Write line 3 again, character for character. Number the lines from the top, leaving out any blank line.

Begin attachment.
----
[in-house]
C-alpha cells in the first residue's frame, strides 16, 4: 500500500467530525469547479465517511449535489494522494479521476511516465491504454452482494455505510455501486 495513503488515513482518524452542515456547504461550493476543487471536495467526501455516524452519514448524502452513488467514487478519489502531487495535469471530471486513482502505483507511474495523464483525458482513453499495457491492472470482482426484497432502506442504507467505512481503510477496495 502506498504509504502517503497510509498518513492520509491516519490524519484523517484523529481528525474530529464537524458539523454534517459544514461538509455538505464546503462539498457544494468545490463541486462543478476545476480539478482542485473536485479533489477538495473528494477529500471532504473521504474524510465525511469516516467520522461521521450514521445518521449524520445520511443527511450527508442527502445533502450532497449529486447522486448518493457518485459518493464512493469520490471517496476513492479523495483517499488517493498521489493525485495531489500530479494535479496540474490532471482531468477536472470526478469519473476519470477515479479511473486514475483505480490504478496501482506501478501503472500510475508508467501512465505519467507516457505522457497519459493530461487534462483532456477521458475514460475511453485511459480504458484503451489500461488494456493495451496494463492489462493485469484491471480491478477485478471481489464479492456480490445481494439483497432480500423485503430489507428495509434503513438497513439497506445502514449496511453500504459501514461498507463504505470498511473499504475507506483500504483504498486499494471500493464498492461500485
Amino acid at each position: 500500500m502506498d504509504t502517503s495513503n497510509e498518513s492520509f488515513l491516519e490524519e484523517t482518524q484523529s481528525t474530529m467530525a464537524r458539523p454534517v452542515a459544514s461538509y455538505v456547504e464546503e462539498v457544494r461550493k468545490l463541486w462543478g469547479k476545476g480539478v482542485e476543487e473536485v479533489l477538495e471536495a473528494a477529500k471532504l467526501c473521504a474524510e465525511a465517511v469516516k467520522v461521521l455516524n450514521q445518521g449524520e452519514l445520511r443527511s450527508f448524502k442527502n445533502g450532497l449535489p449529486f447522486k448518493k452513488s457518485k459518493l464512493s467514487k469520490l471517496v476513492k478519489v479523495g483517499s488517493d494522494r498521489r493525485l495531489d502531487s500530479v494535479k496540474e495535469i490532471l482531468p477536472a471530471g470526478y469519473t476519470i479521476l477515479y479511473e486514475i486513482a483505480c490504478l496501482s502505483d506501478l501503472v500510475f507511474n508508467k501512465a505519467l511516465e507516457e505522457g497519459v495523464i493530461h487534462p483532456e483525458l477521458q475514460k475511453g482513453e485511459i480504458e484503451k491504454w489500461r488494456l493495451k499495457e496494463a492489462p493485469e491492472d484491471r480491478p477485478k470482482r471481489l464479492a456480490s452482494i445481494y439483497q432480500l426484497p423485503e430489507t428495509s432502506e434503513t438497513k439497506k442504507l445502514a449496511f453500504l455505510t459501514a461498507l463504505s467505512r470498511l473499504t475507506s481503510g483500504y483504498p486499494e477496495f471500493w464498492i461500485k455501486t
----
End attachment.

Amino acid at each position: 500500500m502506498d504509504t502517503s495513503n497510509e498518513s492520509f488515513l491516519e490524519e484523517t482518524q484523529s481528525t474530529m467530525a464537524r458539523p454534517v452542515a459544514s461538509y455538505v456547504e464546503e462539498v457544494r461550493k468545490l463541486w462543478g469547479k476545476g480539478v482542485e476543487e473536485v479533489l477538495e471536495a473528494a477529500k471532504l467526501c473521504a474524510e465525511a465517511v469516516k467520522v461521521l455516524n450514521q445518521g449524520e452519514l445520511r443527511s450527508f448524502k442527502n445533502g450532497l449535489p449529486f447522486k448518493k452513488s457518485k459518493l464512493s467514487k469520490l471517496v476513492k478519489v479523495g483517499s488517493d494522494r498521489r493525485l495531489d502531487s500530479v494535479k496540474e495535469i490532471l482531468p477536472a471530471g470526478y469519473t476519470i479521476l477515479y479511473e486514475i486513482a483505480c490504478l496501482s502505483d506501478l501503472v500510475f507511474n508508467k501512465a505519467l511516465e507516457e505522457g497519459v495523464i493530461h487534462p483532456e483525458l477521458q475514460k475511453g482513453e485511459i480504458e484503451k491504454w489500461r488494456l493495451k499495457e496494463a492489462p493485469e491492472d484491471r480491478p477485478k470482482r471481489l464479492a456480490s452482494i445481494y439483497q432480500l426484497p423485503e430489507t428495509s432502506e434503513t438497513k439497506k442504507l445502514a449496511f453500504l455505510t459501514a461498507l463504505s467505512r470498511l473499504t475507506s481503510g483500504y483504498p486499494e477496495f471500493w464498492i461500485k455501486t